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The recent earthquake in California were notable mostly because of where it happened, right in the middle of Napa Valley, home to some of the finest wineries in both California and the U.S. News reports were full of pictures of toppled wine racks and barrels, and the breakage and loss of considerable amounts of fine wine. A few reports also went on to note that while barrels and tanks suffered major damage, in most cases the buildings that housed them, having been constructed to modern earthquake resistant standards, withstood the quake with minimal damage. The buildings that were damaged were mainly the older ones in towns, built before current standards were implemented.
California, like many other states, has significantly strengthened building codes over the past decade or two. To understand why it’s only necessary to look at the news. Earthquakes, wildfires, sudden massive rainfall events, tornadoes, hurricanes, winter storms…all seem to be increasingly more frequent, and increasingly more severe. Building officials read the same news reports, and are overhauling building codes to make new structures more resistant to the types of events to which they might be exposed.
Hurricane Andrew, back in 1992, really started this process. It did massive damage to south Florida, but also exposed severe weaknesses in the buildings it destroyed. Experts (including many insurance company claims people) realized that most of the buildings they looked at were constructed with virtually no consideration to the possibility of a hurricane, resulting in unnecessarily severe damage from the storm. Subsequently, Florida drew on what was learned from the storm and enacted new building codes that significantly strengthened hurricane resistant features in new buildings.
This same scenario has been repeated in other states across the country. What this means for almost all building owners is if you own a building more than ten or twenty years old, chances are if it were to be significantly damaged tomorrow you would most likely not be able to rebuild it the same way it was originally constructed; newer, stricter (and more expensive) building codes now apply.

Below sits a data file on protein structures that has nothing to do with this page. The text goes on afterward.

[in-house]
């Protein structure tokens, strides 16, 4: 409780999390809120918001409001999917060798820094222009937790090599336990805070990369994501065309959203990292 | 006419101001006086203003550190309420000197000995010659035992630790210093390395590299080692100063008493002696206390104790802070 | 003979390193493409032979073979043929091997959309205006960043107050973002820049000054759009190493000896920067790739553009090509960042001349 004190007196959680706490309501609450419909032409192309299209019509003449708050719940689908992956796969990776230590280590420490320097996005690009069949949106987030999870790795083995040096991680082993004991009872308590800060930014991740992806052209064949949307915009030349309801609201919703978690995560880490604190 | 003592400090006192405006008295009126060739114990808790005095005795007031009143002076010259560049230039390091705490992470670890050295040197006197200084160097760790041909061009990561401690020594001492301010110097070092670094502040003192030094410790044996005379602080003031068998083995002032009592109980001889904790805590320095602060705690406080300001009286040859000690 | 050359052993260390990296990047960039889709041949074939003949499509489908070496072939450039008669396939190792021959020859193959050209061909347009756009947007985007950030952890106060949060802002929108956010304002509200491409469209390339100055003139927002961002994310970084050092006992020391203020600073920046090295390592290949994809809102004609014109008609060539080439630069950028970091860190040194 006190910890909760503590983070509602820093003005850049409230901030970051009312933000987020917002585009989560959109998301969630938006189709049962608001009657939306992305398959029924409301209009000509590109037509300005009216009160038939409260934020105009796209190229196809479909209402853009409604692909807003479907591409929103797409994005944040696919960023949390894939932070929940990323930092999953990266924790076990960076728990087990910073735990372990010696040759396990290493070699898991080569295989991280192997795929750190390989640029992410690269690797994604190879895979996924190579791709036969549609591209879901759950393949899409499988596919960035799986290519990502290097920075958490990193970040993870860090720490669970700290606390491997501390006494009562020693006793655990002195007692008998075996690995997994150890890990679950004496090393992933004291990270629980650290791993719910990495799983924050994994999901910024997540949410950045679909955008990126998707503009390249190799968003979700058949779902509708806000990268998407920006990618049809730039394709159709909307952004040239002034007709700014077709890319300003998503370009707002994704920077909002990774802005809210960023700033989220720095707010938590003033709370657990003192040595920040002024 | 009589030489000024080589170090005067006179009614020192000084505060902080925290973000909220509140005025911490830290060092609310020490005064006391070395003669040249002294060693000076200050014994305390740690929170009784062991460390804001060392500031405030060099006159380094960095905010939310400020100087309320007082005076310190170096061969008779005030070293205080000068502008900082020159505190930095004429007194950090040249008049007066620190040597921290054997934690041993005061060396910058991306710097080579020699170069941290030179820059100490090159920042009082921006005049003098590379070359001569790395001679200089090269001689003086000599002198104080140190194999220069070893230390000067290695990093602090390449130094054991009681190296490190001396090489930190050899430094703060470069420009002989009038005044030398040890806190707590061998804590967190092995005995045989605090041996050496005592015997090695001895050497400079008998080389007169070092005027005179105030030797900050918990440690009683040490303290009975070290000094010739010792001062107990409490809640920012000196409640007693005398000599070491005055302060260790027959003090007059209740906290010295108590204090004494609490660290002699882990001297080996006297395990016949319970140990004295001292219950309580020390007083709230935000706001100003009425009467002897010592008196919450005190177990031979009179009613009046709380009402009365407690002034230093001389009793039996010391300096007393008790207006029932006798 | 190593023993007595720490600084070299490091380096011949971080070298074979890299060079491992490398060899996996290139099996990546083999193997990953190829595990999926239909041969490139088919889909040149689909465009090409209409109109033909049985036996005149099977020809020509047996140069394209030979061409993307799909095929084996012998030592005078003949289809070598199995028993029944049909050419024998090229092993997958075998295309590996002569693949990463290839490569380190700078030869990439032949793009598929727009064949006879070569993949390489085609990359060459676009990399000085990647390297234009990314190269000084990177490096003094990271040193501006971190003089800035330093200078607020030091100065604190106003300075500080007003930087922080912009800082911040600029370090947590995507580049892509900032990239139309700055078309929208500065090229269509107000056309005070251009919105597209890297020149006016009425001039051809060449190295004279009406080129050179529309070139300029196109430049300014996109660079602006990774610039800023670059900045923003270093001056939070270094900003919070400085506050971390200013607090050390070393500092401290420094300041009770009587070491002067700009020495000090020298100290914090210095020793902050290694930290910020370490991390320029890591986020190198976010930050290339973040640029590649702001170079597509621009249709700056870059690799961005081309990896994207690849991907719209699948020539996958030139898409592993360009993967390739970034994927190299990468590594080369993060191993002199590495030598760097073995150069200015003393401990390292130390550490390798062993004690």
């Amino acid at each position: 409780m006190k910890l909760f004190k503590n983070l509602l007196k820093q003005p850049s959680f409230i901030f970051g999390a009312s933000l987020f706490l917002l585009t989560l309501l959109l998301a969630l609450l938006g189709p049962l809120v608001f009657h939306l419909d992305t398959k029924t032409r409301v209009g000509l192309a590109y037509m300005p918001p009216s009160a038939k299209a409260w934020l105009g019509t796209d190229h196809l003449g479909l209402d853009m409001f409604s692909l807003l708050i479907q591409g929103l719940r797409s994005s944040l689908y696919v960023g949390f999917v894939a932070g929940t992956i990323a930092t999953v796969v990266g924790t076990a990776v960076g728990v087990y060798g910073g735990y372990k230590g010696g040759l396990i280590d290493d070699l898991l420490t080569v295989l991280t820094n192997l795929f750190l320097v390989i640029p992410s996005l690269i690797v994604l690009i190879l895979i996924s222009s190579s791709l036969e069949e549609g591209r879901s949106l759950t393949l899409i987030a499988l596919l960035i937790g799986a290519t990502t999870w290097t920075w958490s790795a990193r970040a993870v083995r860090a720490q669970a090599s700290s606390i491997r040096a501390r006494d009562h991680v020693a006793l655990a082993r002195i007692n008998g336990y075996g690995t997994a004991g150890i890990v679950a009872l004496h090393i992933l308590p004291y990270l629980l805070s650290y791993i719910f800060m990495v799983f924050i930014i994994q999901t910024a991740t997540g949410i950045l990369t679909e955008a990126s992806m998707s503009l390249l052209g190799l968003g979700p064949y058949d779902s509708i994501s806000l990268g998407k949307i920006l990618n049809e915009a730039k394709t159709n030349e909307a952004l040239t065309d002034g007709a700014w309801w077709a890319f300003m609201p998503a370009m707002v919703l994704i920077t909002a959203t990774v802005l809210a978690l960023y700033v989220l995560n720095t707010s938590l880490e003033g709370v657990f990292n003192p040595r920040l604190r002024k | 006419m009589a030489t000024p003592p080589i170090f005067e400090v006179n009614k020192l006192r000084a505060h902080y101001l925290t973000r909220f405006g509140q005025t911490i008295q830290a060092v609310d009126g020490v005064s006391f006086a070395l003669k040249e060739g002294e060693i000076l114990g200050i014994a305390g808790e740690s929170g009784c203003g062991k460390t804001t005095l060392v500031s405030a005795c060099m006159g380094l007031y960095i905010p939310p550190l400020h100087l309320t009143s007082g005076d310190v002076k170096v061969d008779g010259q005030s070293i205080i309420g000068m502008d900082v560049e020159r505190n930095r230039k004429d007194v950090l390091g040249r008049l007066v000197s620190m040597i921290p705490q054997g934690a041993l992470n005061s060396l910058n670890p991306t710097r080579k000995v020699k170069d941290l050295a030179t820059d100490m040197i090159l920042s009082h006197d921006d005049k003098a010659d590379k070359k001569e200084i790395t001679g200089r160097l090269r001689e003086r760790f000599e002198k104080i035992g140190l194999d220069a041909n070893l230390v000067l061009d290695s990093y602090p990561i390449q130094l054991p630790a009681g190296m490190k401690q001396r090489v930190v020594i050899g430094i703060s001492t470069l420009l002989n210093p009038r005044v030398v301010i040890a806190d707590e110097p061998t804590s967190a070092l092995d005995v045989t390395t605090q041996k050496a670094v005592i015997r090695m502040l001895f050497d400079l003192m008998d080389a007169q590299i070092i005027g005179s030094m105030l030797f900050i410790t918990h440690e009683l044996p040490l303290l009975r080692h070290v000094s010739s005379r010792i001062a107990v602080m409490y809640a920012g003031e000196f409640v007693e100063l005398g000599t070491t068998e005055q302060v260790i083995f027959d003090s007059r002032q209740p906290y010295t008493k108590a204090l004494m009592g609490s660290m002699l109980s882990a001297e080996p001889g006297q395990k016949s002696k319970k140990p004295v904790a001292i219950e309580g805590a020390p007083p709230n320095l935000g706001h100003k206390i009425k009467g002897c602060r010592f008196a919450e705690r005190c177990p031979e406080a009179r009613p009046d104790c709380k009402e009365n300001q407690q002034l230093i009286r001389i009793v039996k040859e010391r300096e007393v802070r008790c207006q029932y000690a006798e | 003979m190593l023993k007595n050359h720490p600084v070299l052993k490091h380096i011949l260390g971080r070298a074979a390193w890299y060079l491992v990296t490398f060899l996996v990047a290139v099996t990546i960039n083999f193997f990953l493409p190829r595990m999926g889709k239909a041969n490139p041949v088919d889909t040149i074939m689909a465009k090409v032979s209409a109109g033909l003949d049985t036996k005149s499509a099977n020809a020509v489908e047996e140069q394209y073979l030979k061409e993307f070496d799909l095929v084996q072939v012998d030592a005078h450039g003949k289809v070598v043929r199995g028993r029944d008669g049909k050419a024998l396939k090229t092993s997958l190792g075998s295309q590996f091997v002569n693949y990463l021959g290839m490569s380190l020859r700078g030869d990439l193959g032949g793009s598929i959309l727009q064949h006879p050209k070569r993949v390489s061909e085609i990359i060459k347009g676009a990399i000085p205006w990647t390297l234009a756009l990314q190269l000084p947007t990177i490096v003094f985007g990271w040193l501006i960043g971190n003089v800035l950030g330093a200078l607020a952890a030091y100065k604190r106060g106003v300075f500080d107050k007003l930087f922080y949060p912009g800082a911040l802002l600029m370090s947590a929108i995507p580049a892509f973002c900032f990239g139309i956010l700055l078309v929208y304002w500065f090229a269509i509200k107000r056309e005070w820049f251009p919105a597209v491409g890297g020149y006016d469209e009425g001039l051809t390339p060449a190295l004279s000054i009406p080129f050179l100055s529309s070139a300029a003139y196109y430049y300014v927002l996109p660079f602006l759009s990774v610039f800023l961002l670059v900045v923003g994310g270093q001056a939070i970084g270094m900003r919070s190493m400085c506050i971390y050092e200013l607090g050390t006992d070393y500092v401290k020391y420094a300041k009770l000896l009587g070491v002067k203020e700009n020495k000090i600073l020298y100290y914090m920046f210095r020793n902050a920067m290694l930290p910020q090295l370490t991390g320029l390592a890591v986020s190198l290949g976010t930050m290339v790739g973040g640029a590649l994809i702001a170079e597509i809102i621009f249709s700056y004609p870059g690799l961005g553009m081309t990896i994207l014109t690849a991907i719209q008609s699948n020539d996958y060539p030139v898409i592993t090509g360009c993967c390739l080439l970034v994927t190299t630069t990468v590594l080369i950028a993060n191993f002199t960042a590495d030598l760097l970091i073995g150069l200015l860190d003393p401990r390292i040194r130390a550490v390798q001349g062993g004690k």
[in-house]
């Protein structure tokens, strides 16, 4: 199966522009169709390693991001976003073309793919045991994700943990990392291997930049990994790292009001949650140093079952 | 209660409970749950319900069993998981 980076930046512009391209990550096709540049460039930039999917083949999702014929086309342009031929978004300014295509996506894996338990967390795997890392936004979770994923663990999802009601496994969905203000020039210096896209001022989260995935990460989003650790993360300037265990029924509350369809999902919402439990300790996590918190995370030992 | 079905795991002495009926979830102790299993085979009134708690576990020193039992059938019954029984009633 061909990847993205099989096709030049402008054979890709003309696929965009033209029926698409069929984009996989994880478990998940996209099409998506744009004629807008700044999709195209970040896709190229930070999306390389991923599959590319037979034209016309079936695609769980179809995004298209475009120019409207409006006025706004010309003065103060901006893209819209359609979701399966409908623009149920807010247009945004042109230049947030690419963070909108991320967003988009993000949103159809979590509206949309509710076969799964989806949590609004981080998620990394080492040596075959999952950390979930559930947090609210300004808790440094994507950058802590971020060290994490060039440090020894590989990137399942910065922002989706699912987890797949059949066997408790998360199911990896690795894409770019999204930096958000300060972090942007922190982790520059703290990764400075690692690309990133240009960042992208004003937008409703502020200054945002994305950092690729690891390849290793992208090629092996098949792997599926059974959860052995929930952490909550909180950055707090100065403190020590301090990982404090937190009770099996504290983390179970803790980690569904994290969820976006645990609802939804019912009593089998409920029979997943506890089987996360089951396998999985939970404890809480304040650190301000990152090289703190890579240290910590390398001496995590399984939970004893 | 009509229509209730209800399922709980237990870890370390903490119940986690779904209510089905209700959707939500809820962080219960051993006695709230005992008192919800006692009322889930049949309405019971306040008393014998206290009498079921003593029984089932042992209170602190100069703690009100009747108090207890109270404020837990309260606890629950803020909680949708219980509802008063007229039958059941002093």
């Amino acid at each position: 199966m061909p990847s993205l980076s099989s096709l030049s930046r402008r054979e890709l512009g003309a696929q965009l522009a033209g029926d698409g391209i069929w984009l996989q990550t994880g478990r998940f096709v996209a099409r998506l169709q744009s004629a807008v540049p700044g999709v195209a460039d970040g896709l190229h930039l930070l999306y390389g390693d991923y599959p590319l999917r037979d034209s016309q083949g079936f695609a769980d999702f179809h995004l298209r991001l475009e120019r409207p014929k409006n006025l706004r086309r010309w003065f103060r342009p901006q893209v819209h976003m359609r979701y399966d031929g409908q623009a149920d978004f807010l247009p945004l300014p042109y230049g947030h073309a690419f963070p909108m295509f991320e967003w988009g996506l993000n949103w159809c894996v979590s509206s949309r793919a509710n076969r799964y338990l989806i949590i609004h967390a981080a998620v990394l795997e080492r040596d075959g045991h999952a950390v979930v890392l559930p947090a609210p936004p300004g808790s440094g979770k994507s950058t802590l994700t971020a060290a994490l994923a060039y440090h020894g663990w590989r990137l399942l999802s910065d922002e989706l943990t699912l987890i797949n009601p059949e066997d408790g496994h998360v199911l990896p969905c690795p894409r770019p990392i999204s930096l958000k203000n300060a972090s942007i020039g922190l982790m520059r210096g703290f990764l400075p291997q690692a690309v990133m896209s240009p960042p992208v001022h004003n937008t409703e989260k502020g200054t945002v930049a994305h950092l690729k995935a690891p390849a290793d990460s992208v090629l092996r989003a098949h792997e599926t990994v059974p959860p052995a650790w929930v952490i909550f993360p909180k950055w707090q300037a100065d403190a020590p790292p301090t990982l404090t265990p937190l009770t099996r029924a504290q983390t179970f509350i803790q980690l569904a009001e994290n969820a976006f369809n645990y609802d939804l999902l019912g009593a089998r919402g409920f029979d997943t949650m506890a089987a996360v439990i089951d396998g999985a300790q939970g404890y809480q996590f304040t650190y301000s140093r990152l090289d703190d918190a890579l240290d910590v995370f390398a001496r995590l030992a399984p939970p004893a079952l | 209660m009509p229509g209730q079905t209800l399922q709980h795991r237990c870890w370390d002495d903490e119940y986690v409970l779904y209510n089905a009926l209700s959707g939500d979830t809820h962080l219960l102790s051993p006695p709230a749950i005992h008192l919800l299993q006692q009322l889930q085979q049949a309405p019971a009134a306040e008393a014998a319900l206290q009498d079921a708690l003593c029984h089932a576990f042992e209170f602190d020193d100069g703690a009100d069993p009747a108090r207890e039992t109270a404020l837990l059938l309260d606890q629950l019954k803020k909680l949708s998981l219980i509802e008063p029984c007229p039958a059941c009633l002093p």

This has insurance implications. Property policies are most commonly written to provide replacement cost coverage on insured property. Replacement cost, by definition, is the cost to replace damaged or destroyed property with property of “like kind or quality”. Put another way, you’ll get paid to rebuild what was there before the loss, new for old, without depreciation.
But suppose what was there was not up to current building codes? The cost to rebuild a building thirty or more years old to current codes could easily be increased by ten or twenty percent, or more in certain parts of the country. Who pays for that? Your replacement cost property policy will pay you for what was there before the loss, but a standard, unmodified property insurance policy gives you only a token coverage enhancement of $10,000 for additional costs you’ll incur to comply with current building codes. If your costs exceed that modest threshold, you have no coverage for them.
There is a solution, of course. A simple and common endorsement to your policy, called Increased Cost of Construction, fills the gap. Think of it as replacement cost, plus. You get replacement cost for the damaged building, plus increased costs to comply with current codes. Nifty, easy, and the endorsement doesn’t cost anything.
There is no cost but it’s not without cost because of course in theory you must buy higher limits. That’s not the problem it might appear to be, though. Most folks who buy property insurance on a replacement cost basis generally make a good faith effort to accurately determine for insurance purposes the actual current replacement cost, in current dollars, of their property. There are a number of resources out there to aid in that, up to and including an appraisal by a qualified contractor or appraiser. The thing is, the replacement cost valuations all these sources give you will be current replacement costs to current building codes. So if you have made a good faith effort to keep your replacement cost insurance limits up to date, you are likely already paying for insurance to values that include the increased costs of rebuilding to current building codes.
Yet, surprisingly, we still occasionally see folks who have neglected to add coverage for Increased Cost of Construction to their policy. This is the worst of all worlds; a loss would be paid based on replacing only what was there, not what needs to be there based on current building codes, even though you paid for the higher amount of insurance all along.
So, real problem, simple solution, and in most cases no additional cost. Give us a call and let us see if this is something we can help you with.
What this means for almost all building owners is if you own a building more than ten or twenty years old, chances are if it were to be significantly damaged tomorrow you would most likely not be able to rebuild it the same way it was originally constructed; newer, stricter (and more expensive) building codes now apply.